Higher pay, more flexibility, less BS: the complicated wants of bankers in 2022
As banks everywhere summon staff back to their offices, the move risks fueling dissatisfaction and driving pay inflation higher. It's a sellers' market, and bankers and traders are calling the shots. One of their (many) demands is more flexibility.
JPMorgan, Citi, Barclays, and Deutsche Bank are among the banks to have informed staff they expect them back in the office at least part-time in early February as the threat of Omicron subsides. JPMorgan, for example, reportedly sent London staff a memo last week indicating the need for a shift to a "more permanent mindset of living with COVID-19."
The summons comes after another period of homeworking prompted by Omicron. Of the 950 finance professionals who completed a pre-Christmas survey on eFinancialCareers, 70% were working from home most of the time. Even in front office roles like sales and trading and M&A, nearly 60% of people said told us they were in their home offices.
This is about to change, and not everyone is receptive to it.
While most banks are happy for people in support roles to work from home three days a week, there's a growing expectation that salespeople, traders and junior M&A investment bankers should be in the office more than that. At all levels, there is resistance.
"There are two main reasons why I want the option to work from home three days a week," said an M&A banker in her late 30s responding to our survey. "Things can be dealt from home, particularly deal execution. And even if the hours are worse, you get to see your family."
After two years of working from home intermittently, survey respondents said their lives have changed. One 50-something macro salesman in London says he's begun to enjoy hanging out with his dog during the day. An M&A banker in his early 20s said working from home gave him time to go to the gym during an 80-hour work week that was damaging his health, and that: "I get to call someone who's not a colleague when I have 10 minutes to spare."
"Flexibility is becoming more important than money," added a man in his late 40s working in asset management. In a measure of this, only 20% of survey respondents who said they're looking for new jobs this year told us pay was a key motivation.
Banks that think they can retain people with flexible working alone stand to be disappointed, though. While only 20% of people said they'd move for money, an even smaller proportion (9%), said they'd move in search of flexible work. Motivations for moving on were eclectic and subjective, ranging from "less corporate BS," and a bigger challenge, to "More genuine responsibilities, as opposed to just bureaucracy or politics."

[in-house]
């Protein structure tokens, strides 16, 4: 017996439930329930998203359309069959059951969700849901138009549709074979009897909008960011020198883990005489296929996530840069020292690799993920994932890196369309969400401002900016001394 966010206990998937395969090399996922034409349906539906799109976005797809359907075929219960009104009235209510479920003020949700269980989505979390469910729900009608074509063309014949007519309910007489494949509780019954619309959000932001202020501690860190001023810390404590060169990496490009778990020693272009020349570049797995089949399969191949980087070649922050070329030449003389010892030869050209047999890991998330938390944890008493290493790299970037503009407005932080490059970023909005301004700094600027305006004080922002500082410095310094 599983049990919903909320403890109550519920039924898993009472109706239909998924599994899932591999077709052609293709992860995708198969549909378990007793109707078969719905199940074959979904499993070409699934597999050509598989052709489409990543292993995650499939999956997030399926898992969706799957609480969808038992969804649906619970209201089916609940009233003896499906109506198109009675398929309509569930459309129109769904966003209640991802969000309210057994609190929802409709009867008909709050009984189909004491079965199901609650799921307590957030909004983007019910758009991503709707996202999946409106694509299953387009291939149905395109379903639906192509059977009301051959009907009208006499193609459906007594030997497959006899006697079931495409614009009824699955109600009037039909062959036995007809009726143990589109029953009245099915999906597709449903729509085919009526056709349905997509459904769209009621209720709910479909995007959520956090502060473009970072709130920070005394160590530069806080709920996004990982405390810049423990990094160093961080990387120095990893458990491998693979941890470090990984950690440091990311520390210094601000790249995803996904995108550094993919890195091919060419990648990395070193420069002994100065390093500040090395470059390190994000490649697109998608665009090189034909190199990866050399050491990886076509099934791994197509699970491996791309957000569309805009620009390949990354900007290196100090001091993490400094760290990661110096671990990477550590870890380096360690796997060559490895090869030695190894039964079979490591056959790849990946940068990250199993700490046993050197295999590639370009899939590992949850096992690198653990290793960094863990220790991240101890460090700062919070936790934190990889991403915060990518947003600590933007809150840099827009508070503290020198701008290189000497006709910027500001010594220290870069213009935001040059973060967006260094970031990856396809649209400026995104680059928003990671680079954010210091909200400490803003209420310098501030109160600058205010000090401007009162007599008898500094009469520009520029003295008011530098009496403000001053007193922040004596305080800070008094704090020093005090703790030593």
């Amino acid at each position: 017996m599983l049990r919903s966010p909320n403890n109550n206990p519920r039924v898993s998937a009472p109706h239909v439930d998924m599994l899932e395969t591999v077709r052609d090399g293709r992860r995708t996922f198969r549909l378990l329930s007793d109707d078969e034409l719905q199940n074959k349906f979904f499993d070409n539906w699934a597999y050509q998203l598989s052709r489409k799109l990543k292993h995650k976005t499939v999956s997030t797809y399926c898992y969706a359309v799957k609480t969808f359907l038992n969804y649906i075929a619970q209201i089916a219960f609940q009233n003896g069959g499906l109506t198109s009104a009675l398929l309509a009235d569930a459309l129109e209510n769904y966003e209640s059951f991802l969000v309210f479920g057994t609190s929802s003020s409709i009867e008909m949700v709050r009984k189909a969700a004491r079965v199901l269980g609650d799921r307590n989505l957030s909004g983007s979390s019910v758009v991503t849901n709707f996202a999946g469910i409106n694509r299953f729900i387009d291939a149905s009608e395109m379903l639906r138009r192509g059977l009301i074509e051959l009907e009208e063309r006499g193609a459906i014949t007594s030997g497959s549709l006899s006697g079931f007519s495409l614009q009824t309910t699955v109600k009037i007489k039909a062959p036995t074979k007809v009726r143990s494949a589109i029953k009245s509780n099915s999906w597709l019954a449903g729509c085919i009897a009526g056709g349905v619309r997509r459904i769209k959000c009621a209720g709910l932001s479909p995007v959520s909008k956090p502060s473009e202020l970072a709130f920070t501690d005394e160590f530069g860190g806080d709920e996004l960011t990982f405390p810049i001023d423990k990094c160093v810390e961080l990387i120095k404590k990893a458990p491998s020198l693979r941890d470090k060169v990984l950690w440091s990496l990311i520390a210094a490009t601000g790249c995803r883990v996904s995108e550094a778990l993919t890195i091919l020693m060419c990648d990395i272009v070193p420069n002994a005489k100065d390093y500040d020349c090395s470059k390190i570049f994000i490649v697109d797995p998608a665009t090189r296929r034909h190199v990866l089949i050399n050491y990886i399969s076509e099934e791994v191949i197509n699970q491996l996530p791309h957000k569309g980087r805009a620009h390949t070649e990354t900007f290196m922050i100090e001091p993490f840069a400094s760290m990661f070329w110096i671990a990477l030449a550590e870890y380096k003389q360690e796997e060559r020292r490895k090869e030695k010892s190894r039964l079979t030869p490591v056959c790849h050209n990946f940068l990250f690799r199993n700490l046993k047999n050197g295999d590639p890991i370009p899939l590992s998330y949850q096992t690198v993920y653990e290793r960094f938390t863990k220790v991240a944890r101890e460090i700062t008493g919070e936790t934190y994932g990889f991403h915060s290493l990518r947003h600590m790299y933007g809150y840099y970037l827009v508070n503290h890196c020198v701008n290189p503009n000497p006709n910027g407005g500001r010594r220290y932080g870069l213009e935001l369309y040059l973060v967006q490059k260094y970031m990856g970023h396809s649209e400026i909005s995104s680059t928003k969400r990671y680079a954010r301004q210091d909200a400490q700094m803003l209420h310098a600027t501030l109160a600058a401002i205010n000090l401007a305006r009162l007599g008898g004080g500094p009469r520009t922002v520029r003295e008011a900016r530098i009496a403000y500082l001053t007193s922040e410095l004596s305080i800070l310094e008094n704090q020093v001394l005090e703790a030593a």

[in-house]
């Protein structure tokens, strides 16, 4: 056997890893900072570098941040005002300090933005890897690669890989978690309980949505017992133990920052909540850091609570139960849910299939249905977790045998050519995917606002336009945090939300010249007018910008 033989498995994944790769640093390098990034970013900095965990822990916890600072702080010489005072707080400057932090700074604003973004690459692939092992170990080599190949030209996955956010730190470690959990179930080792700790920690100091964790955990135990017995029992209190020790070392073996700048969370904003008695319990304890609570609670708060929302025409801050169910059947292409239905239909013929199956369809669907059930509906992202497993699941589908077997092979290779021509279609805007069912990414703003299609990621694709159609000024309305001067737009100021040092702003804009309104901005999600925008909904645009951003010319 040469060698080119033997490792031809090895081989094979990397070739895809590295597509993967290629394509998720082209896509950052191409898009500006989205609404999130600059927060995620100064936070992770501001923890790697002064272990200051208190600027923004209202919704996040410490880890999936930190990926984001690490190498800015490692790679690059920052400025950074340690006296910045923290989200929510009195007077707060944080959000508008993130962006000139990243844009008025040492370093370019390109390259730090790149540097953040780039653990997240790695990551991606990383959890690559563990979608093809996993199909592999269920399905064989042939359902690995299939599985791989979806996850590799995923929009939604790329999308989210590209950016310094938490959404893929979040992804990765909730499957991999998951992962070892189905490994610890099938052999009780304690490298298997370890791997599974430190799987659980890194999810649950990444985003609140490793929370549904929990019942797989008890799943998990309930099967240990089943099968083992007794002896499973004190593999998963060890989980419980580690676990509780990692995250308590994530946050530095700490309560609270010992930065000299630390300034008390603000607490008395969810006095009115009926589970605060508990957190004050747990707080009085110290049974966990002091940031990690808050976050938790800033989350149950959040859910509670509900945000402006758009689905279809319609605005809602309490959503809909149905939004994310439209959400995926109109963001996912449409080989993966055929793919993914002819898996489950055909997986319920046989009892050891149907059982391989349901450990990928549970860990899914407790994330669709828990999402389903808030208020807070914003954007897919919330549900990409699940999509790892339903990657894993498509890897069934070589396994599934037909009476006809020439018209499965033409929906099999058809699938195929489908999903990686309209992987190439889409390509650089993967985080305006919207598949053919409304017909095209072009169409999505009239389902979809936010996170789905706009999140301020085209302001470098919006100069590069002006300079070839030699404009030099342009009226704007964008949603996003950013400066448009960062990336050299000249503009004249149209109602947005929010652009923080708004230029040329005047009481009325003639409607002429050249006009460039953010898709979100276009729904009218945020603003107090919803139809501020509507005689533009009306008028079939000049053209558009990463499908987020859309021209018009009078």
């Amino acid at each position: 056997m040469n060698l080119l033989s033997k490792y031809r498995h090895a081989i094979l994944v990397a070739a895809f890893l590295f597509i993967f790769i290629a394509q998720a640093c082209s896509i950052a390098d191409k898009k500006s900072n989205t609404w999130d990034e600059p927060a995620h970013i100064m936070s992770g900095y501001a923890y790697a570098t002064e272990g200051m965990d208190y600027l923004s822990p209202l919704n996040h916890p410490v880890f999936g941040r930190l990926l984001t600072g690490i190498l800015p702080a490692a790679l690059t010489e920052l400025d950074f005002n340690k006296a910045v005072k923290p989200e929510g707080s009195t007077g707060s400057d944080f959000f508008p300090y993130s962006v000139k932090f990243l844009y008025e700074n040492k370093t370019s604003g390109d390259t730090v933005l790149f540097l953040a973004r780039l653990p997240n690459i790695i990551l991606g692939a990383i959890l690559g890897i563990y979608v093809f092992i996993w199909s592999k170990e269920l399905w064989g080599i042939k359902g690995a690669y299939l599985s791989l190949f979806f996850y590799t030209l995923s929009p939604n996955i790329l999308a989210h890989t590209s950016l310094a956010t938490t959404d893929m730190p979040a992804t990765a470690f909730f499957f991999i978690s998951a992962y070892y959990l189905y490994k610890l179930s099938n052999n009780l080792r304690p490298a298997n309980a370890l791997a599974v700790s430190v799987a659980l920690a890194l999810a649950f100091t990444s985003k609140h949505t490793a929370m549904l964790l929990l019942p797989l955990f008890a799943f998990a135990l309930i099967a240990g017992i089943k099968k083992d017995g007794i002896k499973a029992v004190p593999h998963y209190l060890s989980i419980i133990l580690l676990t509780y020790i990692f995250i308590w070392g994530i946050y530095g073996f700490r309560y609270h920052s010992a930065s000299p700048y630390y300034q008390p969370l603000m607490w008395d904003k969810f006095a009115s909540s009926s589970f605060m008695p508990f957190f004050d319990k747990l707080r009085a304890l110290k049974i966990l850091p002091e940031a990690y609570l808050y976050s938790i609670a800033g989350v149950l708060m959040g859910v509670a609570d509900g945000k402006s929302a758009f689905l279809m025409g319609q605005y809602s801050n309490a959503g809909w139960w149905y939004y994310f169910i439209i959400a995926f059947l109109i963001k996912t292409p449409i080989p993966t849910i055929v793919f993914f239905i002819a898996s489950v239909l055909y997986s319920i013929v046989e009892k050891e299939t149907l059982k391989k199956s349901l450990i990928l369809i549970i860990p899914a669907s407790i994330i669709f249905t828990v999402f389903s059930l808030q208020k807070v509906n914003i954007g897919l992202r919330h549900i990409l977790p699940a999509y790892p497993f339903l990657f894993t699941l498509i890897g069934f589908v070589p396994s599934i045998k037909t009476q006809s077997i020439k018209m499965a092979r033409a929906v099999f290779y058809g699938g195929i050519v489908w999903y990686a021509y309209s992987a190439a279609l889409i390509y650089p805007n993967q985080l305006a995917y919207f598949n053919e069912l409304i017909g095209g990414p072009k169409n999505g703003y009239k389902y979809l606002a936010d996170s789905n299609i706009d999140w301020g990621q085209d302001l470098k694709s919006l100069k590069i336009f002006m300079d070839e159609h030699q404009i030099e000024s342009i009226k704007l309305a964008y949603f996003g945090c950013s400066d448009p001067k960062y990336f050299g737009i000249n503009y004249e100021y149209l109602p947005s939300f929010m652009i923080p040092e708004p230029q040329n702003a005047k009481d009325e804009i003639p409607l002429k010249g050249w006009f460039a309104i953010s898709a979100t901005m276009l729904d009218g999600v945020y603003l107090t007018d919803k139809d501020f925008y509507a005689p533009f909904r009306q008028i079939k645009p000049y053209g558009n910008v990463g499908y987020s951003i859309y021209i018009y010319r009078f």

Equally, bonuses haven't entirely lost their power to retain. Nearly 70% of survey respondents said they planned to switch jobs in 2022, but 40% of them said they'd drop this idea if only their bonus is big enough.
For many, the pandemic and working from home have crystallized the tradeoffs between compensation and lifestyle. "I have just realized that I don’t intend to go back to the office without a massive raise," said one male banker in his late 30s, "The amenities of the house and the lack of a commute are worth too much." A female banker in her late 40s said she moved out of Manhattan during COVID and now has a "significant commute" if she's summoned back in.
Bankers in their early 20s are generally considered less keen on from homeworking because their personal accommodation is less roomy and their ability to network with senior colleagues is hampered when they're behind a screen, but there was little indication of this in responses to our survey. Instead, the number of respondents in their early 20s who indicated they'd like to work from home for at least three days a week outnumbered those who wanted to be in the office all the time by five to one. "When I am tired, I don't want to have to put the effort to coming into the office," said one woman in her early 20s working in M&A in London. "I want my employer to show that they trust me enough to work from wherever I want and to still be productive."
For senior bankers, this kind of trust is a big ask. The M&A banker who'd moved out of Manhattan cited managing juniors as the main hassle of working remotely - she said you never really know where they are. However, and although Goldman CEO David Solomon famously encountered some juniors out for lunch at a Hampton's restaurant, in most cases there's not a lot to know. When juniors work from home, the extra hours are mostly spent asleep, or exercising, or "getting slammed with work," and their perception is that the people managing them don't understand this. One 20-something credit salesman in New York said that what he really needed in a new job was "compassion" from his managers. An M&A banker in his early 20s in London, said he'd like a role that combines working from home with, "less toxic mid-level management, less BS work, seniors who actually know when to get the job done versus pressing for unreasonable outcomes because it's what they want..."
Keeping staff happy in 2022: it's complicated.
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